ROCE Not good for Mfg in Denmark

May 30 2018
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On 20 April 2018 a decision of the Danish Tax Court (Landskatteretten) in a transfer pricing case was published (reference SKM2018.173.LSR). In short, the case concerns the choice of transfer pricing method for a contract manufacturer and the application of benchmark results. Two interesting points raised in the case are discussed below.

1. Choice of method and PLI

First the facts: A Danish company had set up a contract manufacturer in a foreign country. According to the value chain analysis, the role of the contract manufacturer was mainly limited to standard production while the Danish company was responsible for inter alia production development, purchasing, daily production planning, quality control, marketing, sales and distribution. Furthermore, the Danish company developed and owned all production related intangibles. The Danish company would also have to approve new investments of the contract manufacturer.

The parties had concluded a long-term agreement and the Danish company was the only customer of the contract manufacturer. The Danish company was obliged to purchase all products manufactured.

To determine the arm’s length compensation for the contract manufacturer the parties had chosen the transactional net margin method, using Return on Capital Employeed (ROCE) as the profit level indicator (PLI).

The Danish tax administration disagreed with this choice of PLI because the actual return depends too much on the book value of the assets. Instead, the tax administration determined the arm’s length compensation under the transaction net margin method, using return on total cost (ROTC) as the PLI.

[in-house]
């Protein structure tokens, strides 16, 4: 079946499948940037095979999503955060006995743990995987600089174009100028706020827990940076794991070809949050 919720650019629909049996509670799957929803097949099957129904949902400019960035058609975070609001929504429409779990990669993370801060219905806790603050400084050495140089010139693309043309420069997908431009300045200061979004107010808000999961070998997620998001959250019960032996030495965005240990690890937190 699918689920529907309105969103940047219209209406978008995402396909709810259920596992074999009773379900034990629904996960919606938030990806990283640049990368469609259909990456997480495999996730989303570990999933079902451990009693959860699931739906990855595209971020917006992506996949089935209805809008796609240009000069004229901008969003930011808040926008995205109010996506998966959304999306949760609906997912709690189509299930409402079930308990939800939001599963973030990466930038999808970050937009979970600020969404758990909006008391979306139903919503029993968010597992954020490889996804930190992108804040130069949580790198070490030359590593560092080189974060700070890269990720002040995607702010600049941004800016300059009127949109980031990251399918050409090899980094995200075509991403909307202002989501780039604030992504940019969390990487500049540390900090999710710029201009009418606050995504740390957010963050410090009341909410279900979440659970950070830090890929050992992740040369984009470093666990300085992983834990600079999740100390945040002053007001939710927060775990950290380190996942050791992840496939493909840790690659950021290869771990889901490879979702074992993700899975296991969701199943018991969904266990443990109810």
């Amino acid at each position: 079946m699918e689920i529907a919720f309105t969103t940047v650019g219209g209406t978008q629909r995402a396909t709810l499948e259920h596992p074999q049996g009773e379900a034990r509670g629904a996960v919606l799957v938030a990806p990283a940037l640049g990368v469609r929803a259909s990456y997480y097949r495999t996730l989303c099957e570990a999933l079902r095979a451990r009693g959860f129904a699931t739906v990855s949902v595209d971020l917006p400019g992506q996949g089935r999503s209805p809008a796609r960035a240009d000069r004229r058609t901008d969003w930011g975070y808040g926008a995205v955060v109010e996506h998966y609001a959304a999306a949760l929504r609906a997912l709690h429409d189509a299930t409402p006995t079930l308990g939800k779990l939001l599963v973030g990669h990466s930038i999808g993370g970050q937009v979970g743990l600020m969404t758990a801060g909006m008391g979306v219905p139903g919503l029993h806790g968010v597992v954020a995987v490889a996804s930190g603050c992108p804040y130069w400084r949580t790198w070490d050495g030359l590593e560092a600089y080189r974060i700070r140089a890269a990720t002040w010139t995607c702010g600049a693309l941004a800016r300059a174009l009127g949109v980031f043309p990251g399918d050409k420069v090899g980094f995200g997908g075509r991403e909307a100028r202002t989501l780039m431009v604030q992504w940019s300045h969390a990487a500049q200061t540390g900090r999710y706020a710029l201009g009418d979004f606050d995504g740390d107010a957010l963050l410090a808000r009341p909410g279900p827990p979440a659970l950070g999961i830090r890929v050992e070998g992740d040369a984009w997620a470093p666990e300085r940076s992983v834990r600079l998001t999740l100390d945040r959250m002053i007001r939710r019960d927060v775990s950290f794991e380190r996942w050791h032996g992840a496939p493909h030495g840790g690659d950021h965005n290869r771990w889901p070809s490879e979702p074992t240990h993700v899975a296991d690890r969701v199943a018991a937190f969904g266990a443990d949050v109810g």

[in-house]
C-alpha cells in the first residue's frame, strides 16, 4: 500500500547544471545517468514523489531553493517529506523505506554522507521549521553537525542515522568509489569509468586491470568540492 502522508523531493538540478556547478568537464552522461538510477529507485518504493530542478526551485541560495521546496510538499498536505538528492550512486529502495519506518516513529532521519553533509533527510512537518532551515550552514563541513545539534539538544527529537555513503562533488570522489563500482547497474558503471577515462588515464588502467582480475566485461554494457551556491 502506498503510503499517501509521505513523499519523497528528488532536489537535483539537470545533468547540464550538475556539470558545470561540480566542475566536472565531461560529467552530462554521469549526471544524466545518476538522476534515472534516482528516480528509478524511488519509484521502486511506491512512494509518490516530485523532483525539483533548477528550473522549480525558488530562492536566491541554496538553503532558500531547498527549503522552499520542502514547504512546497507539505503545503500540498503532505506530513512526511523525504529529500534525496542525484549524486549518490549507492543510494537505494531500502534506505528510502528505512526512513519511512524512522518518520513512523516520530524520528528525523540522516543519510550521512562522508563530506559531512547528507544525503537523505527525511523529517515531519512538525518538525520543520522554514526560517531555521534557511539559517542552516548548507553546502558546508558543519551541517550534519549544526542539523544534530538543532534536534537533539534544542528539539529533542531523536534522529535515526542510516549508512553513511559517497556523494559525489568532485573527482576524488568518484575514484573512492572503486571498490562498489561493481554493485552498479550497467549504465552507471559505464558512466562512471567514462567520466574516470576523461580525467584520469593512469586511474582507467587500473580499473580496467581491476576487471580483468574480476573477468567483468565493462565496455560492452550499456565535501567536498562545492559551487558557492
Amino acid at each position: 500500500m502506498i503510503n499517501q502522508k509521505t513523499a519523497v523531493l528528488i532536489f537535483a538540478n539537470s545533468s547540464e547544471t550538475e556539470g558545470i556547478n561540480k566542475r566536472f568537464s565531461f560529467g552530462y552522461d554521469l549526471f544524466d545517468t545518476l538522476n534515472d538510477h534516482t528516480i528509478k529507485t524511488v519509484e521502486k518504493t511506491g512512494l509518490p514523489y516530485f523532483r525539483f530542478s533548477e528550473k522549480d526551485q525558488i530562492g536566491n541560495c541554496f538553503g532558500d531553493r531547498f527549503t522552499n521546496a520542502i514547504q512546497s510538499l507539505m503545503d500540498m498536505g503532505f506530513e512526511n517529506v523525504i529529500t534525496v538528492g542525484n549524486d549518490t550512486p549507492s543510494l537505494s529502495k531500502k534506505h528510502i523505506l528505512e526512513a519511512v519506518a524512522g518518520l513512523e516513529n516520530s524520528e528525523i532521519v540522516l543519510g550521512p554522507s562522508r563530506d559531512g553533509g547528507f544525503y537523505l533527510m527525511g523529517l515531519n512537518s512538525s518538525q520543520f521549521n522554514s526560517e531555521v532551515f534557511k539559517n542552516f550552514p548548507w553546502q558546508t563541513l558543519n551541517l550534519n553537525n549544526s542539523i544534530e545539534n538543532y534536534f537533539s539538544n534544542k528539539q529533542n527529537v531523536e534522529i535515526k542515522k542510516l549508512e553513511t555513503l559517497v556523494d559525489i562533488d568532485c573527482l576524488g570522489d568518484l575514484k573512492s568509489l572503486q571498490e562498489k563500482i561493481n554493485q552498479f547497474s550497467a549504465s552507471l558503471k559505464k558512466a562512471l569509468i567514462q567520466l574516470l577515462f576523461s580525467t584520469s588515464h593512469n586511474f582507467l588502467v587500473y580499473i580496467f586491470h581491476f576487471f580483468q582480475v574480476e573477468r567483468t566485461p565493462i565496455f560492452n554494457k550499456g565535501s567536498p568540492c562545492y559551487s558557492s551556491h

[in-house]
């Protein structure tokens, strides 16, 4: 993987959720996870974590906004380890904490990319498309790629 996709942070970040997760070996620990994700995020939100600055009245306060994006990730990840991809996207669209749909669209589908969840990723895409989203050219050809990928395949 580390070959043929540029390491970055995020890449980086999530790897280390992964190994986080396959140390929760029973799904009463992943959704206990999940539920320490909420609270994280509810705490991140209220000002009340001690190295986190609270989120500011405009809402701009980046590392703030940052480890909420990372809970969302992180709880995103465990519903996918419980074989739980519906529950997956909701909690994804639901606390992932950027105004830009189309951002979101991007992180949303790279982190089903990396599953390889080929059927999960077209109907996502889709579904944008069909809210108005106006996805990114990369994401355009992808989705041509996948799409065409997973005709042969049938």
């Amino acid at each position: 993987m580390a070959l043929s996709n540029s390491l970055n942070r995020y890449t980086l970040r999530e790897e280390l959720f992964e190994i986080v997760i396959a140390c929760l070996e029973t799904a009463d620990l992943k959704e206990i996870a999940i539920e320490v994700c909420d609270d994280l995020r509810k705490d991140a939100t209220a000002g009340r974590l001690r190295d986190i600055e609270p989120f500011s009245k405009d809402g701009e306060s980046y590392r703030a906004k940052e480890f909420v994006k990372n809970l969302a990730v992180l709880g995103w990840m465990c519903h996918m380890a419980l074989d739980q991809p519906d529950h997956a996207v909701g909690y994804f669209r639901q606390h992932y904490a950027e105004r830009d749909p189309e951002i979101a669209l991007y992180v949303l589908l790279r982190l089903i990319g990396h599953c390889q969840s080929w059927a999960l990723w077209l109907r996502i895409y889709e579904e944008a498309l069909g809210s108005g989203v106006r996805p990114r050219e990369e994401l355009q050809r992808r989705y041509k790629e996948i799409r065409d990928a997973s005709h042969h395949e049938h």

The Tax Court approved of this approach while referring to paragraph 7.40 of the OECD Transfer Pricing Guidelines which mentions contract manufacturing as an example where a cost based method can be applied.

2. Sanity check and minimum return for contract manufacturer

The taxpayer argued a very interesting point, namely that the compensation for the contract manufacturer could not be lower than the risk-free return for the country where the contract manufacturer was located, e.g. measured as the return on government bonds. This test should be applied as a sanity check when applying the benchmark for the mark-up on total costs. A sanity check on the outcome of applying the transactional net margin method, using a mark-up on total cost as the PLI was also consistent with the transfer pricing guidelines issued by the Danish tax administration.

The tax administration somewhat acknowledged the usefulness of applying such economic reference, subject to reviewing the return over the life time of the asset. However, the Tax Court firmly rejected the argument by stating that the OECD Transfer Pricing Guidelines conceptually do not support the pricing of goods or services based on benchmarks for the return on financial investments.

3. One more point

Finally, it is noteworthy that the Tax Court found that the risk of production closure was not assumed by the contract manufacturer despite the wording in the intercompany agreement to this end. The decision is therefore also an example of the (future) conduct of the parties prevailing over an intercompany agreement.

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